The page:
Digital Asset Management and Knowledge Re-use: webinars #knowledge-reuse #webinar


Laura Zorrilla Fernandez
 

Dear group members, 
hoping to gather some collective wisdom from all of you.
We are a capacity development facility that was used to conducting training face to face. We had invested heavily into knowledge capture tools but due to COVID, in the last 1.5 years most of our training and knowledge exchange takes place in an online environment using Zoom meetings or webinars. These meetings and webinars are being recorded, and we are accumulating quite a library.
I am now tasked with 2 tasks 1) storage 2) knowledge re-use, which would take the form of "clippings" from the videos. 
Are some of you facing a similar experience? Anyone got practices to share in terms of 1) what storage solutions are needed? 2) data privacy for the re-use of recordings (we already ask the permission for people to be recorded but not to be re-used) 3) Any video editing software you can recommend aside from the usual Adobe and CANVA? 4) general digital asset management policy
Thanks a lot for any tips or comments!


David Kamien
 

Hi Laura: Sounds like you have a valuable corpus. We have built a question database on top of knowledge graph architecture. Also, we could build you a text analytics solution that would extract Question and Answer pairs from unstructured text documents, and possibly even generate questions that are answered in the text. In your case I assume we'd be dealing with transcripts. If this is of interest to you, feel free to call me at 212-920-1911 or email david@...


David

On Wed, Dec 15, 2021 at 6:38 AM Laura Zorrilla Fernandez <laura.zorrilla-fernandez@...> wrote:
Dear group members, 
hoping to gather some collective wisdom from all of you.
We are a capacity development facility that was used to conducting training face to face. We had invested heavily into knowledge capture tools but due to COVID, in the last 1.5 years most of our training and knowledge exchange takes place in an online environment using Zoom meetings or webinars. These meetings and webinars are being recorded, and we are accumulating quite a library.
I am now tasked with 2 tasks 1) storage 2) knowledge re-use, which would take the form of "clippings" from the videos. 
Are some of you facing a similar experience? Anyone got practices to share in terms of 1) what storage solutions are needed? 2) data privacy for the re-use of recordings (we already ask the permission for people to be recorded but not to be re-used) 3) Any video editing software you can recommend aside from the usual Adobe and CANVA? 4) general digital asset management policy
Thanks a lot for any tips or comments!


 
Edited

Laura wrote:
>>>I am now tasked with 2 tasks 1) storage 2) knowledge re-use, which would take the form of "clippings" from the videos. <<<

Hello Laura - Companies have wrestled with video-based knowledge capture, storage, and retrieval for 40 years. The good news is that capture and storage have both gotten a lot easier and cheaper during that time. And automated transcript generation has made it searchable in ways that were all but impossible (or expensive and unscalable) a few decades ago. 

I think your first challenge is to come up with the personas and use cases for your DAM/KM video solution. How exactly do you envision these video clips being used, and by whom, in what circumstances? 

A video collection like the one you're proposing may be thought of like a 1000-piece jigsaw puzzle, where each clip represents one of the puzzle pieces. As you work on assembling the puzzle, there is only one "right" puzzle piece for each open spot you are pondering. The pieces are all in a jumble, and look more or less the same, so the trick is figuring out how to find that one right piece to fit the open slot.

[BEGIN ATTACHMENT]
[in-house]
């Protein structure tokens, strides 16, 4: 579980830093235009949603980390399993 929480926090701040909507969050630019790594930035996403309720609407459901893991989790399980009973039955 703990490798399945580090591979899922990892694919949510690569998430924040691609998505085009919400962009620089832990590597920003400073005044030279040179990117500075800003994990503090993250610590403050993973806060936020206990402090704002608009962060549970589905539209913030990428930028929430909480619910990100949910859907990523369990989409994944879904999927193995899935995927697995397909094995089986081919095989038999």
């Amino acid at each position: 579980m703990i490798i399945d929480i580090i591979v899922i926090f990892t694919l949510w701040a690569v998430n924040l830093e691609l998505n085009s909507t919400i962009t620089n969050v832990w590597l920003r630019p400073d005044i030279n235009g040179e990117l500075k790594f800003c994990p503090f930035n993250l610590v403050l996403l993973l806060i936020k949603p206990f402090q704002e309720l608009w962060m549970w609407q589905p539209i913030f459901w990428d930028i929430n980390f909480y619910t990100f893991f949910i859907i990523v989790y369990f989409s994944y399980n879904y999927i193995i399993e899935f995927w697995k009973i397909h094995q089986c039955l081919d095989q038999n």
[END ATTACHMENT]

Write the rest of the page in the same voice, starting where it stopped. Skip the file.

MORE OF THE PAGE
For video clips, the challenge would be to have a very tightly described question that can be answered by a single "right" answer, without ambiguity. When I was with an electric utility, we were working on developing a video archive of procedures that lineworkers in the field could use to show them how to do things like replace a 600v breaker switch without de-energizing the panel it was in. There is only one right way to do it safely, and less experienced workers were not allowed to do this work without oversight, as the steps were not obvious or similar to other procedures they were familiar with. 

So that was a good candidate for a video tutorial. The trick was, of course, overcoming numerous hurdles to building and rolling out such a solution, and making it actually useful:

  1. Making lineworkers in the field aware of the existence of the tool
  2. Ensuring they had access to the tool on some device that they all would have with them; and they could get the needed content anywhere, including remote locations
  3. Making it easy to find to the needed content without a lot of searching
  4. Creating and vetting the content to ensure it was correct; and precise enough that the consumer of it would not have to wade through large amounts of info that was not relevant to their specific question. 

A solution like the one @David Kamien describes could be very helpful in addressing point 3. Point 2 is probably not an issue for you. Your challenge will be in navigating points 1 and 4, particularly point 4. Use cases and personas might help with identifying the right clips to harvest, and the right length of those clips for your target users. 

You may want to trial a few Q&A clips to see how they are received - put them in an FAQ and distribute it. At some point you may find there are other solutions that are just as effective and less work to implement.

--
-Tom
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Tom Short Consulting
TSC
+1 415 300 7457

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